Angie’s List: Planning ahead for the holidays

Paul F. P. Pogue
Angie’s List
Focusing on guest bedrooms and surfaces makes a big difference in quickly preparing your home for company. (Dreamstime)

With the big-ticket holidays on the horizon, and a few more weeks before the truly cold temperatures fall over most of the country, now is an excellent time to take stock of your home and plan for the season.


As you’re pulling out decorations, take stock of what you own. Then, take the opportunity to give away what you’re not using before it gets put away for another season. It’s also a good time to go through and donate clothes, coats, toys and books. If you have kids, get them involved in the process to show them the importance of staying organized and supporting those in need. And if you feel overwhelmed, consider hiring an organizer at an hourly rate to help you sort through things.

If you don’t have much time to clean your house, but want to be ready for guests, focus on the most important elements. You can accomplish quite a bit in a few hours if you apply some focus.

Walk through your house and look at it through a newcomer’s eyes. What stands out? What needs aren’t being met? Focus on the main areas guests will occupy, such as the living room, bathroom, kitchen and guest bedroom. Pay attention to floors and clear the surfaces of tabletops and dressers. Make sure you have enough seating and put out fresh towels for overnight guests. Take a quick inventory in any bathroom your guest might use, and clear out any items you don’t want rummaged through.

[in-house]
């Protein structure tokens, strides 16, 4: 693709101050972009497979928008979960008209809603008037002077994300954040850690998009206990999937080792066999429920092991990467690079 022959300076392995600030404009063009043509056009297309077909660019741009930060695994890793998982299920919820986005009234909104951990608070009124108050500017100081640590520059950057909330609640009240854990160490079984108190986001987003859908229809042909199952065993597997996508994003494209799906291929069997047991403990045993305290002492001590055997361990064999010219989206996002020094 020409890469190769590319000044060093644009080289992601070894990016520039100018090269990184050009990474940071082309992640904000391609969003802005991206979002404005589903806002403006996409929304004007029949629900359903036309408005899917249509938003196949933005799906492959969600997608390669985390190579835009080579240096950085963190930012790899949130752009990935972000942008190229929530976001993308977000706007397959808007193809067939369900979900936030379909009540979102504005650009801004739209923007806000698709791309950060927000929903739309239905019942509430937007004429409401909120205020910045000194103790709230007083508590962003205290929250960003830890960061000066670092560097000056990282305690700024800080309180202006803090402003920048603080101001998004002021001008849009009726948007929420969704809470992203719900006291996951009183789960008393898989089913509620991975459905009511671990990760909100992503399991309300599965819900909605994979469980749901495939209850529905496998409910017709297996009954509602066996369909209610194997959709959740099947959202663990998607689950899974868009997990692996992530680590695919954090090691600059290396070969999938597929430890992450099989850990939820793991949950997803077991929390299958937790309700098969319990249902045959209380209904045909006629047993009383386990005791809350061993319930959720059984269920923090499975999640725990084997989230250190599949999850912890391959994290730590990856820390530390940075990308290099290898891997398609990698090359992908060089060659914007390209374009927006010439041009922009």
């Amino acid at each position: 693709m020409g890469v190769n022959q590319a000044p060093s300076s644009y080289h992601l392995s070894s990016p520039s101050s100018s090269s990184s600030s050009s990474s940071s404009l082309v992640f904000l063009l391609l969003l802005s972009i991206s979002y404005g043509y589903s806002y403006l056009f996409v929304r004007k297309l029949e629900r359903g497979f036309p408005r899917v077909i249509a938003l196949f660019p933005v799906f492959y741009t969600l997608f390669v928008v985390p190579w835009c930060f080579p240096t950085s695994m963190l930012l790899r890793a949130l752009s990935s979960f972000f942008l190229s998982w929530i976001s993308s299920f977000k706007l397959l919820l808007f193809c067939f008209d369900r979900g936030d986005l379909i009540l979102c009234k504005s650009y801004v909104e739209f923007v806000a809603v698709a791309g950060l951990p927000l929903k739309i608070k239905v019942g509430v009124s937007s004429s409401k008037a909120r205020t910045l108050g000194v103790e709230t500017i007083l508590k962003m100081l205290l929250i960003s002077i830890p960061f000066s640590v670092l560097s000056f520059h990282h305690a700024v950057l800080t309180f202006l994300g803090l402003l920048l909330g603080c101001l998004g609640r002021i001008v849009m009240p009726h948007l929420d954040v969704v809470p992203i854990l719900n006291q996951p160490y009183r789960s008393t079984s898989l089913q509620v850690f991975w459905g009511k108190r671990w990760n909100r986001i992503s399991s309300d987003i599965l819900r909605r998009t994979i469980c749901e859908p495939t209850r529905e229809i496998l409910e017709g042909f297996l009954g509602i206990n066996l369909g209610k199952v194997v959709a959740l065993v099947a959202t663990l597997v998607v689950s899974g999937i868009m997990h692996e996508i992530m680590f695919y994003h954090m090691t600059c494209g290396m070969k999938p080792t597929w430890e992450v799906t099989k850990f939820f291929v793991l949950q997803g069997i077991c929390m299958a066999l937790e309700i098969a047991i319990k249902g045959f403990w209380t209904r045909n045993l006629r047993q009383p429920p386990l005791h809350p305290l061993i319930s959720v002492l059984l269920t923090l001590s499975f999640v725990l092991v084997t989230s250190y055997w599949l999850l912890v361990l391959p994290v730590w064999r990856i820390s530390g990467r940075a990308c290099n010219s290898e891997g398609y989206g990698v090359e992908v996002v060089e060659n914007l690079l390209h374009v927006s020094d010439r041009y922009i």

It’s Murphy’s Law in action: The biggest things will go wrong during the holidays, when you have events underway and guests at the house — and when service providers are hard to find. But you can head off holiday headaches now by taking some steps in advance.

If you don’t already know where your water and gas shut-off valves are placed, and how to access your electrical panel, it’s a good idea to learn. Shutting down gas is sometimes a critical step in an emergency, and closing the water main can stop any rushing leak in your home.

Establish a good relationship with your service providers. This requires some foresight, but the best way to get service in a holiday emergency is to cultivate a pre-existing relationship with a reliable plumber, electrician, HVAC provider or other professional. You’ll have an easier time getting your phone calls returned at odd hours if they already know you. A good professional will be able to talk you through some steps to stem the problem.

Ask about rates ahead of time. A reliable provider will have no problem telling you in November what you can expect to pay for an after-hours call on Christmas Eve. Knowing this will help you avoid unpleasant surprises.

In case of emergency, make sure you know where to find flashlights, fire extinguishers and even phone numbers for your local utility companies (especially the “after-hours” hotlines) in case they need to be notified.

Paul F. P. Pogue is a reporter for Angie’s List, a trusted provider of local consumer reviews and an online marketplace of services from top-rated providers. Visit